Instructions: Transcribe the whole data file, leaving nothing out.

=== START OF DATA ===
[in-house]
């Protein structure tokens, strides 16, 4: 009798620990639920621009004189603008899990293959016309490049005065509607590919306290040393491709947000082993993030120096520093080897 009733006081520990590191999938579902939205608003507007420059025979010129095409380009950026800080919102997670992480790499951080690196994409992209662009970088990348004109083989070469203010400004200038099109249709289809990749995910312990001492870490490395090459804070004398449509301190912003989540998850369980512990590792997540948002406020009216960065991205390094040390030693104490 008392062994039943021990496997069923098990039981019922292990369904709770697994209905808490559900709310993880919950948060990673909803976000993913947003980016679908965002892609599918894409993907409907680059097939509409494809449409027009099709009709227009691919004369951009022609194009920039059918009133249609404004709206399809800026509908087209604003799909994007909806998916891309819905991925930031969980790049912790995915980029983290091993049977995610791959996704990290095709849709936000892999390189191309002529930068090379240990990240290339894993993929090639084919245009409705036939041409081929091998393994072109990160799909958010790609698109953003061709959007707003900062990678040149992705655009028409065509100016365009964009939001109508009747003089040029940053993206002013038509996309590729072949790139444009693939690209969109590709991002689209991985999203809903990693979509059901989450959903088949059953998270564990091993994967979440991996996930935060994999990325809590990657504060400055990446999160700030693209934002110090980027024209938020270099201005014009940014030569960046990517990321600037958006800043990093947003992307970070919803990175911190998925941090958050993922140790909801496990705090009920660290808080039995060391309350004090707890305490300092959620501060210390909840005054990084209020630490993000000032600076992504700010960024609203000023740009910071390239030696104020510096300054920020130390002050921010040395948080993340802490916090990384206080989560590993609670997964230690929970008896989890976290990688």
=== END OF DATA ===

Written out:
[in-house]
């Protein structure tokens, strides 16, 4: 009798620990639920621009004189603008899990293959016309490049005065509607590919306290040393491709947000082993993030120096520093080897 009733006081520990590191999938579902939205608003507007420059025979010129095409380009950026800080919102997670992480790499951080690196994409992209662009970088990348004109083989070469203010400004200038099109249709289809990749995910312990001492870490490395090459804070004398449509301190912003989540998850369980512990590792997540948002406020009216960065991205390094040390030693104490 008392062994039943021990496997069923098990039981019922292990369904709770697994209905808490559900709310993880919950948060990673909803976000993913947003980016679908965002892609599918894409993907409907680059097939509409494809449409027009099709009709227009691919004369951009022609194009920039059918009133249609404004709206399809800026509908087209604003799909994007909806998916891309819905991925930031969980790049912790995915980029983290091993049977995610791959996704990290095709849709936000892999390189191309002529930068090379240990990240290339894993993929090639084919245009409705036939041409081929091998393994072109990160799909958010790609698109953003061709959007707003900062990678040149992705655009028409065509100016365009964009939001109508009747003089040029940053993206002013038509996309590729072949790139444009693939690209969109590709991002689209991985999203809903990693979509059901989450959903088949059953998270564990091993994967979440991996996930935060994999990325809590990657504060400055990446999160700030693209934002110090980027024209938020270099201005014009940014030569960046990517990321600037958006800043990093947003992307970070919803990175911190998925941090958050993922140790909801496990705090009920660290808080039995060391309350004090707890305490300092959620501060210390909840005054990084209020630490993000000032600076992504700010960024609203000023740009910071390239030696104020510096300054920020130390002050921010040395948080993340802490916090990384206080989560590993609670997964230690929970008896989890976290990688």